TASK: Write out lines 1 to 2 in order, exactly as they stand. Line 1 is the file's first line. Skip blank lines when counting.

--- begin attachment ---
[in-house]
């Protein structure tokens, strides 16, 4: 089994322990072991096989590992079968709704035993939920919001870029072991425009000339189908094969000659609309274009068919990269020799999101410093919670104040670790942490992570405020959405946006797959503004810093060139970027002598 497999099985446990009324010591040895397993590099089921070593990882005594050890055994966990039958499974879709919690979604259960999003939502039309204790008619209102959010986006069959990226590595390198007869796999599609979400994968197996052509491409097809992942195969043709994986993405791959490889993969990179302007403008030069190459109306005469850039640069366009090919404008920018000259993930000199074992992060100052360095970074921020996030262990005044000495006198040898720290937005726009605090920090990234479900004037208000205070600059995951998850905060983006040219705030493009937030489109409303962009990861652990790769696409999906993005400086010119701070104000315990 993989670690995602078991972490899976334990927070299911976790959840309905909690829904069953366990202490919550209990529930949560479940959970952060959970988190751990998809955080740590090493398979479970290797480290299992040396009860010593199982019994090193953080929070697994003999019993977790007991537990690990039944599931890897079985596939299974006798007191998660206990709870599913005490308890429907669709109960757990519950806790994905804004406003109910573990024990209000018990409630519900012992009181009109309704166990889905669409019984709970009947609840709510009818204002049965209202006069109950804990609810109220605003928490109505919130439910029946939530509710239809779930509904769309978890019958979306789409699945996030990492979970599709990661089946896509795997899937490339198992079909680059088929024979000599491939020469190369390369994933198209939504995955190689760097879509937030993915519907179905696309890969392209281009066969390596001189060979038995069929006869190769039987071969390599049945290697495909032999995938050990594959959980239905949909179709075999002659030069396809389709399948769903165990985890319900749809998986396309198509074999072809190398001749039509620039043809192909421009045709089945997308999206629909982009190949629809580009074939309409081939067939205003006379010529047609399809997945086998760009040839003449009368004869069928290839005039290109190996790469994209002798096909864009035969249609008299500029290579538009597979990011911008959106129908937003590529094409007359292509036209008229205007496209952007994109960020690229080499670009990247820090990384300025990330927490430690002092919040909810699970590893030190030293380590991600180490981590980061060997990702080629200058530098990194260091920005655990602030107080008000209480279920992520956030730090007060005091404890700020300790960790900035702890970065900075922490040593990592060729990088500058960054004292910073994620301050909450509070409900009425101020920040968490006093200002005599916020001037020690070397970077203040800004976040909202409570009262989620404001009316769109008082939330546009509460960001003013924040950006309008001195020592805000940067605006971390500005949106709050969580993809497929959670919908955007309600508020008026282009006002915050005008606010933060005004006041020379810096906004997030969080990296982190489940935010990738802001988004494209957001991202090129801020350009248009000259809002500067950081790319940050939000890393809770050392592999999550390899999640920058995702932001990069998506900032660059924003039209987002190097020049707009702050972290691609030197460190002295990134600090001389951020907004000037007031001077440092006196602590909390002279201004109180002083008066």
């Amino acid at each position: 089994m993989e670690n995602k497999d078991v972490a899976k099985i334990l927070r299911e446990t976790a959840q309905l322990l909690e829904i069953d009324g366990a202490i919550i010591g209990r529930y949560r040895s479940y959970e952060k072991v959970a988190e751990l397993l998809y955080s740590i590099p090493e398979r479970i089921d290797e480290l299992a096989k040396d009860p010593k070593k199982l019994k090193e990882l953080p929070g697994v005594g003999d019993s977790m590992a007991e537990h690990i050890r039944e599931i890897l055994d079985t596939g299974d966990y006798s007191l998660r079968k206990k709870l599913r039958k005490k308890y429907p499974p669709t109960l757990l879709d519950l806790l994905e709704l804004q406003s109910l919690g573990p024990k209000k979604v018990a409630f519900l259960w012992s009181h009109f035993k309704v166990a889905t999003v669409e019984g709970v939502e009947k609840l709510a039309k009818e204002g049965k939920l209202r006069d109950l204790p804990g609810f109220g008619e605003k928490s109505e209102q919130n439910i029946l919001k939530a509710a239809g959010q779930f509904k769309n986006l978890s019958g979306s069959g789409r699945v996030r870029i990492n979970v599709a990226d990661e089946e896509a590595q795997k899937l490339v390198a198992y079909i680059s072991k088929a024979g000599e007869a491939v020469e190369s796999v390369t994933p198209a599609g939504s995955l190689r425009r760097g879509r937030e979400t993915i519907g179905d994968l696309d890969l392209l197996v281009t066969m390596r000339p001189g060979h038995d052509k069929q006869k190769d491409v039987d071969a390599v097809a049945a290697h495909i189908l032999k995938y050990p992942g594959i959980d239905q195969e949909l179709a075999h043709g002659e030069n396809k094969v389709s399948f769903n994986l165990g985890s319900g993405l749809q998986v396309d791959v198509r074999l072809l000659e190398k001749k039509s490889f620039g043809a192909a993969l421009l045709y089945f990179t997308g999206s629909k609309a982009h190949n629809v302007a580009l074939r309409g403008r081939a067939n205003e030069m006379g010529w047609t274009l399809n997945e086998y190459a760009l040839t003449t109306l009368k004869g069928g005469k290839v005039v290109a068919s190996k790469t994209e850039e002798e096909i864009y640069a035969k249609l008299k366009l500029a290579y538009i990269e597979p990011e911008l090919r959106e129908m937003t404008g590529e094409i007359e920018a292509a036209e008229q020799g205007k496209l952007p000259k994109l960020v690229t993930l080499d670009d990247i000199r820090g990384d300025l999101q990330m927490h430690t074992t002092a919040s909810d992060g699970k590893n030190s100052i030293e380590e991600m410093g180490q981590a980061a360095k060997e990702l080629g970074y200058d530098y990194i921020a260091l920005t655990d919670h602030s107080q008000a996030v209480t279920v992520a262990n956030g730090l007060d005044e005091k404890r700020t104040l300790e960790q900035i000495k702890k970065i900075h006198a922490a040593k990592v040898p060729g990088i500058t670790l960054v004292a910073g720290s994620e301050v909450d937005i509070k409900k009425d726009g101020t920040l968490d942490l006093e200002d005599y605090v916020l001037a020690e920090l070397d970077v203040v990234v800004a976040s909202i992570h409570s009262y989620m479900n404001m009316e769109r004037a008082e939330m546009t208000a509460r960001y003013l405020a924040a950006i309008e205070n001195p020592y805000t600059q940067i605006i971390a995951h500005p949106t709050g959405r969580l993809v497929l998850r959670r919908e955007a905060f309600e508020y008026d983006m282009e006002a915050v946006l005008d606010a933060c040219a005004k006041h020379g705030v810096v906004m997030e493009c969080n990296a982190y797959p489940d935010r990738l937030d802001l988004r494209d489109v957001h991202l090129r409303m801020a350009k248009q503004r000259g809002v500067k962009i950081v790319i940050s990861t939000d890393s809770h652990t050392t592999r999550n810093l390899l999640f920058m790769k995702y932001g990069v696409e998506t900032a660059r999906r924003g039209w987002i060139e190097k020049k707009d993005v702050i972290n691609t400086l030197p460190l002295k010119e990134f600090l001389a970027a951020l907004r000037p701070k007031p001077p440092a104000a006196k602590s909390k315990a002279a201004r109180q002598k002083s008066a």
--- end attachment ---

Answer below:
[in-house]
């Protein structure tokens, strides 16, 4: 089994322990072991096989590992079968709704035993939920919001870029072991425009000339189908094969000659609309274009068919990269020799999101410093919670104040670790942490992570405020959405946006797959503004810093060139970027002598 497999099985446990009324010591040895397993590099089921070593990882005594050890055994966990039958499974879709919690979604259960999003939502039309204790008619209102959010986006069959990226590595390198007869796999599609979400994968197996052509491409097809992942195969043709994986993405791959490889993969990179302007403008030069190459109306005469850039640069366009090919404008920018000259993930000199074992992060100052360095970074921020996030262990005044000495006198040898720290937005726009605090920090990234479900004037208000205070600059995951998850905060983006040219705030493009937030489109409303962009990861652990790769696409999906993005400086010119701070104000315990 993989670690995602078991972490899976334990927070299911976790959840309905909690829904069953366990202490919550209990529930949560479940959970952060959970988190751990998809955080740590090493398979479970290797480290299992040396009860010593199982019994090193953080929070697994003999019993977790007991537990690990039944599931890897079985596939299974006798007191998660206990709870599913005490308890429907669709109960757990519950806790994905804004406003109910573990024990209000018990409630519900012992009181009109309704166990889905669409019984709970009947609840709510009818204002049965209202006069109950804990609810109220605003928490109505919130439910029946939530509710239809779930509904769309978890019958979306789409699945996030990492979970599709990661089946896509795997899937490339198992079909680059088929024979000599491939020469190369390369994933198209939504995955190689760097879509937030993915519907179905696309890969392209281009066969390596001189060979038995069929006869190769039987071969390599049945290697495909032999995938050990594959959980239905949909179709075999002659030069396809389709399948769903165990985890319900749809998986396309198509074999072809190398001749039509620039043809192909421009045709089945997308999206629909982009190949629809580009074939309409081939067939205003006379010529047609399809997945086998760009040839003449009368004869069928290839005039290109190996790469994209002798096909864009035969249609008299500029290579538009597979990011911008959106129908937003590529094409007359292509036209008229205007496209952007994109960020690229080499670009990247820090990384300025990330927490430690002092919040909810699970590893030190030293380590991600180490981590980061060997990702080629200058530098990194260091920005655990602030107080008000209480279920992520956030730090007060005091404890700020300790960790900035702890970065900075922490040593990592060729990088500058960054004292910073994620301050909450509070409900009425101020920040968490006093200002005599916020001037020690070397970077203040800004976040909202409570009262989620404001009316769109008082939330546009509460960001003013924040950006309008001195020592805000940067605006971390500005949106709050969580993809497929959670919908955007309600508020008026282009006002915050005008606010933060005004006041020379810096906004997030969080990296982190489940935010990738802001988004494209957001991202090129801020350009248009000259809002500067950081790319940050939000890393809770050392592999999550390899999640920058995702932001990069998506900032660059924003039209987002190097020049707009702050972290691609030197460190002295990134600090001389951020907004000037007031001077440092006196602590909390002279201004109180002083008066």